‘Horizon: An American Saga’ Review: Kevin Costner’s Chapter 1 (Of 4) Sets Stage For Epic Story Of American West And Its Complicated History – Cannes Film Festival

There can be no doubt if there is one person bound and determined to keep Hollywood’s long history of Westerns alive it has been Kevin Costner. Okay, well Clint Eastwood too. And that has been true right from the beginning of his career when he played the freewheeling scene stealer Jake in Lawrence Kasdan’s Silverado in 1985, and he also made an impression as title star of 1994’s Wyatt Earp. But his real mark on the genre has been not just as an actor but also as director and producer behind the scenes, first with his Oscar-winning 1990 Best Picture Dances With Wolves and 2003’s terrific Open Range with co-star Robert Duvall. For the past few seasons he has prominently been involved in a more contemporary take in his hit TV series, Yellowstone. But without question his most ambitious and sprawling swing yet, Horizon: An American Saga, which kicked off Sunday night at the Cannes Film Festival in an out of competition world premiere, is the pinnacle of this star’s love affair with the West and how it evolved.

Running three hours, this film, scheduled for release by New Line and Warner Bros on June 28, is just “Chapter 1”, first of an unusual planned series of four separate films (not sequels) continuing the massive story, with Chapter 2 already in the can and scheduled for an August 16 release, and Chapter 3 reportedly going before the cameras imminently. Of course this multi-part saga is not unusual for television, where it thrives in the limited series form, but for movies it is virtually unheard of — along with the fact that its star/director, who has been dreaming of this in various forms since 1988, is largely footing the bill.

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Is he tilting at windmills here? Are today’s post-pandemic movie audiences ready to sign on and stay with it? Time will tell, but this first chapter is exactly what you would expect from Costner, who has delivered a movie smack in the tradition of the genre where greats like John Ford and Howard Hawks once rode with seminal classics that still live on but in which new attempts are few and far between. In fact I just saw a stunning 4K 70mm restoration of Ford’s endlessly copied 1956 classic The Searchers, a movie whose influence you can see even in Warner Bros’ upcoming post-apocalyptic Mad Max saga, Furiosa.

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But nothing on this scale has ever been attempted for this kind of release pattern on the big screen, and I would say, at least based on the first part with its huge cast of characters and storylines woven in and out, Costner’s biggest influence may have in fact been 1963’s Cinerama production of How the West Was Won. I know from multiple interviews in the past, including mine, Costner has always noted the impact seeing that film (nominated for Best Picture and winner of three Oscars including Best Original Screenplay) with his father made a lifelong impression on him. It similarly traversed many years, characters and story arcs like Horizon does but was just one long, reserved seat movie event. Horizon has four times its spirit at the very least.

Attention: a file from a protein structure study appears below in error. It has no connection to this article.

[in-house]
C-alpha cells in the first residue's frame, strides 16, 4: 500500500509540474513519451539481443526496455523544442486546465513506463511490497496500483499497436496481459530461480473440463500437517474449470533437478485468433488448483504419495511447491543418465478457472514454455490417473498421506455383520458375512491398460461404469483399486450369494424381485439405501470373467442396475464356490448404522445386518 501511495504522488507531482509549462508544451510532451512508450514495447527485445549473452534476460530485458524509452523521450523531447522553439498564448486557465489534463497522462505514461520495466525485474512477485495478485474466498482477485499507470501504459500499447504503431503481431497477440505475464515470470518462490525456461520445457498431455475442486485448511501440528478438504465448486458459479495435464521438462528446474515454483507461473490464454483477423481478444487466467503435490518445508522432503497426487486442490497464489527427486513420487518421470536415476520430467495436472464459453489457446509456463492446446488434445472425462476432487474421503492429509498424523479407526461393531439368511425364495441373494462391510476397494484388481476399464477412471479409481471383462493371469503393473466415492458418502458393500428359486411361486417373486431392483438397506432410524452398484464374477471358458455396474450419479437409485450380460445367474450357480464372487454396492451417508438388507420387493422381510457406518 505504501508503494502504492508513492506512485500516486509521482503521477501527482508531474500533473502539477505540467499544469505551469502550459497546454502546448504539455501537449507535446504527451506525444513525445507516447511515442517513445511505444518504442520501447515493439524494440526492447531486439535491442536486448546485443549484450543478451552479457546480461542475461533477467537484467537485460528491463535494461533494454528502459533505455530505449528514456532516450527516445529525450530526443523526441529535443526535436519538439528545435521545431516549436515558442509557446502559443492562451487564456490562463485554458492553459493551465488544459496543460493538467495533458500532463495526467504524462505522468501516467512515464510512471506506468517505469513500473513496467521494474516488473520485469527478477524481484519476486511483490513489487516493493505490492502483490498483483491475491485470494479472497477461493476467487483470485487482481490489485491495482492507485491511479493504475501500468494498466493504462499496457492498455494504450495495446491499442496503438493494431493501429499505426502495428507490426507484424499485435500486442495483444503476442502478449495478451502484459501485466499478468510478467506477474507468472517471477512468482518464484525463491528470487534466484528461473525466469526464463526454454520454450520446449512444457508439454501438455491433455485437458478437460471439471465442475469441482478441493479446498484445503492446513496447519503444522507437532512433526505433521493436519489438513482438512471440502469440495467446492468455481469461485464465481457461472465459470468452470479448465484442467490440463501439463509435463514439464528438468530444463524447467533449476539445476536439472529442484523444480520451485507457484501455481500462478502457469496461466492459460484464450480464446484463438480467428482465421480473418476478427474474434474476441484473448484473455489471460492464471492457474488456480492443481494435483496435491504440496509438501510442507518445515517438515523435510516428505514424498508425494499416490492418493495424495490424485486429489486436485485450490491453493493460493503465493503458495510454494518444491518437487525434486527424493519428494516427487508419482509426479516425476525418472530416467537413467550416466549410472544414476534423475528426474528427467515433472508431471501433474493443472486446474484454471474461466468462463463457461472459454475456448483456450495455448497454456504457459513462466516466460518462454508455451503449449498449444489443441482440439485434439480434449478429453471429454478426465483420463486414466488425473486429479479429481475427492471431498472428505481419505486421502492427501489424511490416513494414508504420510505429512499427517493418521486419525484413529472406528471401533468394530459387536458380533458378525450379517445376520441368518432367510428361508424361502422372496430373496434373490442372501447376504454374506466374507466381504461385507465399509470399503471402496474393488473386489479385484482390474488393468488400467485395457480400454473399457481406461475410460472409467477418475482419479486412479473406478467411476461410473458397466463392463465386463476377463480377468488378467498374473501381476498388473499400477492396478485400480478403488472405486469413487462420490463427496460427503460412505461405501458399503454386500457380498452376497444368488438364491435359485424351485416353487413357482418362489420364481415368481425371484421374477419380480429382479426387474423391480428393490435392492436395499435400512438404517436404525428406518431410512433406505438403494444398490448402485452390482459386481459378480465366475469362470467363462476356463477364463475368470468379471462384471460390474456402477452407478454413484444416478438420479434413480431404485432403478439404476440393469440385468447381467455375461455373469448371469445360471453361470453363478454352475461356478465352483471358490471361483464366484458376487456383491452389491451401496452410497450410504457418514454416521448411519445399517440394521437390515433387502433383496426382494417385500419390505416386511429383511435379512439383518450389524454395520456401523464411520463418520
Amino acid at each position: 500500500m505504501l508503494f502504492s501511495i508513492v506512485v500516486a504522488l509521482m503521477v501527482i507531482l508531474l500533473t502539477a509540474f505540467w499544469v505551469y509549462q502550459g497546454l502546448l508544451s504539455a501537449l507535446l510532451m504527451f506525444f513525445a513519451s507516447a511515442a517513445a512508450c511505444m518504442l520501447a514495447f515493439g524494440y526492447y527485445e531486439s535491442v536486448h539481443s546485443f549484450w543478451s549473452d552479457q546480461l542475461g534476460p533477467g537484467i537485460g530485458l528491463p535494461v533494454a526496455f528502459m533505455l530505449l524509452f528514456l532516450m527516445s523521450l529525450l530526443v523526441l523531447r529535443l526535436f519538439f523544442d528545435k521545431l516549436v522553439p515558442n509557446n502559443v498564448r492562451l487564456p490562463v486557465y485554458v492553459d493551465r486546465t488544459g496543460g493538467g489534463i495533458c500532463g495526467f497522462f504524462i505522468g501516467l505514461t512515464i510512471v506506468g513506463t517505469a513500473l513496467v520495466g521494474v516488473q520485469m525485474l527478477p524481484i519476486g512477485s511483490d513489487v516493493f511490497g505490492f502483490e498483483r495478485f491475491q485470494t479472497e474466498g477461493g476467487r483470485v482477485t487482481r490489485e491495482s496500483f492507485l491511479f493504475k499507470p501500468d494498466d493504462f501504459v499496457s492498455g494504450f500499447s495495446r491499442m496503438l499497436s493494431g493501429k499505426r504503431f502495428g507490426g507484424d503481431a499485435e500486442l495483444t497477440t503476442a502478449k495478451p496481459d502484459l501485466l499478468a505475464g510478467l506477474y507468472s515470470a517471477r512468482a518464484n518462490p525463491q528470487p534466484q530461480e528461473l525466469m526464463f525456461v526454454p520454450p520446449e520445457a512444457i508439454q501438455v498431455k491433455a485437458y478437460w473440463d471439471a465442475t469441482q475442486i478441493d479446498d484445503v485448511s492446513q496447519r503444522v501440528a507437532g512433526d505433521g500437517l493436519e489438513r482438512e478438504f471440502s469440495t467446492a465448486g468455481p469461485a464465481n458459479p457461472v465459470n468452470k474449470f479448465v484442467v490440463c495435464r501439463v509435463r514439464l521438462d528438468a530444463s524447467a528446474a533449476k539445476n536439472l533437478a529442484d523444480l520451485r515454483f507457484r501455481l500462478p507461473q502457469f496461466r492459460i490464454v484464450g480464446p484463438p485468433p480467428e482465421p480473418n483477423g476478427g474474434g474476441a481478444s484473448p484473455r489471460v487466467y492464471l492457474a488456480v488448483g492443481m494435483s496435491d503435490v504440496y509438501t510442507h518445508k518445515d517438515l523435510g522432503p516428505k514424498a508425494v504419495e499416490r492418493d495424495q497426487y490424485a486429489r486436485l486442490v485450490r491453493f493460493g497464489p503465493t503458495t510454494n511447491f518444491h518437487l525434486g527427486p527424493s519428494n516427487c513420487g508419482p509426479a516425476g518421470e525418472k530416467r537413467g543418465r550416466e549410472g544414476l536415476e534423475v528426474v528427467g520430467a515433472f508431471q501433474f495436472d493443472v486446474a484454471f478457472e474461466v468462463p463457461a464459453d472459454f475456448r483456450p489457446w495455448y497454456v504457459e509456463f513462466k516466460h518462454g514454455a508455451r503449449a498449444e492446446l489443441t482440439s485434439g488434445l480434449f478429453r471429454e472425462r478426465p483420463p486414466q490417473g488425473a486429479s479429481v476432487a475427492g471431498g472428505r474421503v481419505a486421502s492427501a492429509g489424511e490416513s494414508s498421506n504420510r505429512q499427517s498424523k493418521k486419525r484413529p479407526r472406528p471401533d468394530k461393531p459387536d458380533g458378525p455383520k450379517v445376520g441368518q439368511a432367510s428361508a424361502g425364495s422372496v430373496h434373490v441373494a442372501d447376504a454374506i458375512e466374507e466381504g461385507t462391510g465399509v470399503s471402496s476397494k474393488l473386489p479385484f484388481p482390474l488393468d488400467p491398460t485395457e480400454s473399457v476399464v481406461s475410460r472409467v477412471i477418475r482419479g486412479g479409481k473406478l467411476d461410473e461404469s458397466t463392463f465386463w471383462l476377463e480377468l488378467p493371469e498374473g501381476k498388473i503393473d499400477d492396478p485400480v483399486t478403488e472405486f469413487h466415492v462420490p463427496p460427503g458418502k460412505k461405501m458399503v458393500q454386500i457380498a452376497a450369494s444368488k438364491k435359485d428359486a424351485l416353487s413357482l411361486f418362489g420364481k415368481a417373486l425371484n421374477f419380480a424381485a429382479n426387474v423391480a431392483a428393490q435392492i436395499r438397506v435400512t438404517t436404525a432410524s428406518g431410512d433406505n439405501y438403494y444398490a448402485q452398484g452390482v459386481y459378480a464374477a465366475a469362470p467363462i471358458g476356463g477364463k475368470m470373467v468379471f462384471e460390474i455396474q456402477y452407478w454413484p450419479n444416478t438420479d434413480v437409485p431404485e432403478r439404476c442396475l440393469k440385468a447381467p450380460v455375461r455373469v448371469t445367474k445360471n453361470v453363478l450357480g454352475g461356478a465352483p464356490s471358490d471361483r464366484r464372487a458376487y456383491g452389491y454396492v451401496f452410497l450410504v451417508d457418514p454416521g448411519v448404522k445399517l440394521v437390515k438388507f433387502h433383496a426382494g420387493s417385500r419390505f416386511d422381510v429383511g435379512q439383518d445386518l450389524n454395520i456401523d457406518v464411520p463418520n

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Spanning about 15 years from the end of the Civil War (a factor but not the focus here), Horizon is about the expansion and settlement of the American West, those brave white people who made their way on horse and wagon trains to the promise of a new life. Literally. In the movie Horizon is the name of a basically suburban dream. Flyers are continually seen urging people to come West. “If you want a farm or home the best thing in the West is the town of Horizon. Best grazing land in the world, the richest land, premium virgin land with pure and abundant water, temperate climate, and excellent health,” it advertises to potential settlers.

What it doesn’t say is it is also the home of American Indians, our Native Americans, many who are understandably not too keen about this development on what they consider their territory, and that it could also be a dangerous proposition. But this is a film about Manifest Destiny, and therein will lie many of the complications for these (many) people we meet along the way. And of course in different parts of the world this concept makes this movie still relevant, even as it is told as a piece of our history.